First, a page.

Submitted 2 years 22 days ago

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Business incentives, OK, but smarter ones for North Carolina
Incentives are under a bright national spotlight thanks to a recent New York Times series, which found state governments collectively spend over $80 billion per year on business attraction and retention. This money, which usually comes in the form of generous tax breaks, is offered at the expense of essential public services, including education. Without the incentive offer, it is presumed that corporations would locate their facilities elsewhere, taking precious jobs and purchasing power with them. The News & Observer
Submitted 2 years 22 days ago

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Banks and Builders: Can 2012’s Winners Keep Rallying?
To have really outperformed the market in 2012, you had to believe firmly in two related concepts at the beginning of the year. First, you needed to have conviction that the housing market had hit rock bottom, as the data was suggesting at the time. Second, you had to believe that the financial stocks that had contributed to or caused (depending on your personal opinion) the real estate market’s plunge and the financial crisis also were poised for a rebound. The Fiscal Times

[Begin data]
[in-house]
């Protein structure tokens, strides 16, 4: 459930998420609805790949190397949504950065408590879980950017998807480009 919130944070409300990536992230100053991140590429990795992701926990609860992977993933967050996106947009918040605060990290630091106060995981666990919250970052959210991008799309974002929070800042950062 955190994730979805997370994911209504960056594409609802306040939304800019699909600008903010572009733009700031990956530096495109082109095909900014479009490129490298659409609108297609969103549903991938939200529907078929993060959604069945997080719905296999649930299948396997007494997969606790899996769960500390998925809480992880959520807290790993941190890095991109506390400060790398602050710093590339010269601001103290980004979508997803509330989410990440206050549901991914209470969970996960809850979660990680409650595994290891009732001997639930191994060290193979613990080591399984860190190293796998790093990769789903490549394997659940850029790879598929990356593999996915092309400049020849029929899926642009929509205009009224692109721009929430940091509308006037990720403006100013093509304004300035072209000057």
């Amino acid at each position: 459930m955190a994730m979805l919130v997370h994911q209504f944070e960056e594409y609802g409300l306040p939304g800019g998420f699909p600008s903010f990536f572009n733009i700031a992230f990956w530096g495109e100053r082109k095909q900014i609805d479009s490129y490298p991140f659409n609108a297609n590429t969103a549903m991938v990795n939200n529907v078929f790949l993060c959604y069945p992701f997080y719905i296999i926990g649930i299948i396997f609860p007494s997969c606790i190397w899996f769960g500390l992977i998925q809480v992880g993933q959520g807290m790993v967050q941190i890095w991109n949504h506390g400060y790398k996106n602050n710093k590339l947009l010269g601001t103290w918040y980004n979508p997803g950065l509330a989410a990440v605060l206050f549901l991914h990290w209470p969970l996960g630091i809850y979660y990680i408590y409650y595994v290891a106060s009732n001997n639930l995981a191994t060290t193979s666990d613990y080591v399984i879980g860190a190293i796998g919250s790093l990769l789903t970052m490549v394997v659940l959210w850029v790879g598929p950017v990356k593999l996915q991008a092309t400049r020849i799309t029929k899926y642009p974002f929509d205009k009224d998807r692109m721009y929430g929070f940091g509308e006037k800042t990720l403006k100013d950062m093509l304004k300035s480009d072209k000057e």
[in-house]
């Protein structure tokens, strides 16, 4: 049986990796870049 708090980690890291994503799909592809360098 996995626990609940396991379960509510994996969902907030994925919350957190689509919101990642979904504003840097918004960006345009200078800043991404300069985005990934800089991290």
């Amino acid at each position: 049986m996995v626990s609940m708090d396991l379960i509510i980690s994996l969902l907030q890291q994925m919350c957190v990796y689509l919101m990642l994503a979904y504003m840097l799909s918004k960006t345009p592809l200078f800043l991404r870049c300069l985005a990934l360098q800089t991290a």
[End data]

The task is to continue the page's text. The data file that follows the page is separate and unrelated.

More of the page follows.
Submitted 2 years 22 days ago

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Business Leaders Say Cliff Deal Won’t Create Jobs
A day after Congress managed to avert the fiscal cliff, business leaders warned that the agreement will hurt sales and hiring, won’t unlock investment and leaves the economy riddled with congressionally imposed land mines for months to come. The Washington Post
Submitted 2 years 22 days ago

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Fiscal Cliff Deal: What It Means for the Economy
Wall Street analysts responded to the fiscal cliff deal with a mix of optimism and disappointment. The deal, which raises tax rates on the rich and allows the two-year payroll tax holiday to expire, won’t cripple the economy, they largely agree, but it also won’t do much to unleash stronger growth this year and beyond – and it still leaves businesses, consumers and investors faced with plenty of uncertainty. Here, a round-up of economists’ reactions to the fiscal cliff deal. The Fiscal Times